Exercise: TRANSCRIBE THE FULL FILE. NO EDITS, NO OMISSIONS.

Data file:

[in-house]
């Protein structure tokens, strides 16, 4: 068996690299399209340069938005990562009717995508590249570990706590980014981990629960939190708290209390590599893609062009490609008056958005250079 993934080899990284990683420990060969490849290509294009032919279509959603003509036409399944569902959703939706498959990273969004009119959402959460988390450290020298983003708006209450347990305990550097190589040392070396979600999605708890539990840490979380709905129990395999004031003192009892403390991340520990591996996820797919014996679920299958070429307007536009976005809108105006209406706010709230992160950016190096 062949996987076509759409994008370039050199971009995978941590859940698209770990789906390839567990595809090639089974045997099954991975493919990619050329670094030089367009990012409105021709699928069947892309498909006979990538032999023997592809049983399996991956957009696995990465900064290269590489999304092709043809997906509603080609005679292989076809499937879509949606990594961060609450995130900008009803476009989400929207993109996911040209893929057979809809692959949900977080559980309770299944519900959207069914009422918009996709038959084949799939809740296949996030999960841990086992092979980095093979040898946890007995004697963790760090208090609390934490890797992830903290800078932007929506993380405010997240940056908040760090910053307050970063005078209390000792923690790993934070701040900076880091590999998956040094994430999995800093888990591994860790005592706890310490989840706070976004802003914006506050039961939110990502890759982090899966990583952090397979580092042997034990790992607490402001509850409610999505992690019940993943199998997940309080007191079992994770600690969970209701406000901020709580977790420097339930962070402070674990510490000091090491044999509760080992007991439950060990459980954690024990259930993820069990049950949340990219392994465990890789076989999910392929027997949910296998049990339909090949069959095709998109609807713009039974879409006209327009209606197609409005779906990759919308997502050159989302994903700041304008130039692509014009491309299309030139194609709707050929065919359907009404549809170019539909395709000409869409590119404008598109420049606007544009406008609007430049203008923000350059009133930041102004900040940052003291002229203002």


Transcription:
[in-house]
């Protein structure tokens, strides 16, 4: 068996690299399209340069938005990562009717995508590249570990706590980014981990629960939190708290209390590599893609062009490609008056958005250079 993934080899990284990683420990060969490849290509294009032919279509959603003509036409399944569902959703939706498959990273969004009119959402959460988390450290020298983003708006209450347990305990550097190589040392070396979600999605708890539990840490979380709905129990395999004031003192009892403390991340520990591996996820797919014996679920299958070429307007536009976005809108105006209406706010709230992160950016190096 062949996987076509759409994008370039050199971009995978941590859940698209770990789906390839567990595809090639089974045997099954991975493919990619050329670094030089367009990012409105021709699928069947892309498909006979990538032999023997592809049983399996991956957009696995990465900064290269590489999304092709043809997906509603080609005679292989076809499937879509949606990594961060609450995130900008009803476009989400929207993109996911040209893929057979809809692959949900977080559980309770299944519900959207069914009422918009996709038959084949799939809740296949996030999960841990086992092979980095093979040898946890007995004697963790760090208090609390934490890797992830903290800078932007929506993380405010997240940056908040760090910053307050970063005078209390000792923690790993934070701040900076880091590999998956040094994430999995800093888990591994860790005592706890310490989840706070976004802003914006506050039961939110990502890759982090899966990583952090397979580092042997034990790992607490402001509850409610999505992690019940993943199998997940309080007191079992994770600690969970209701406000901020709580977790420097339930962070402070674990510490000091090491044999509760080992007991439950060990459980954690024990259930993820069990049950949340990219392994465990890789076989999910392929027997949910296998049990339909090949069959095709998109609807713009039974879409006209327009209606197609409005779906990759919308997502050159989302994903700041304008130039692509014009491309299309030139194609709707050929065919359907009404549809170019539909395709000409869409590119404008598109420049606007544009406008609007430049203008923000350059009133930041102004900040940052003291002229203002």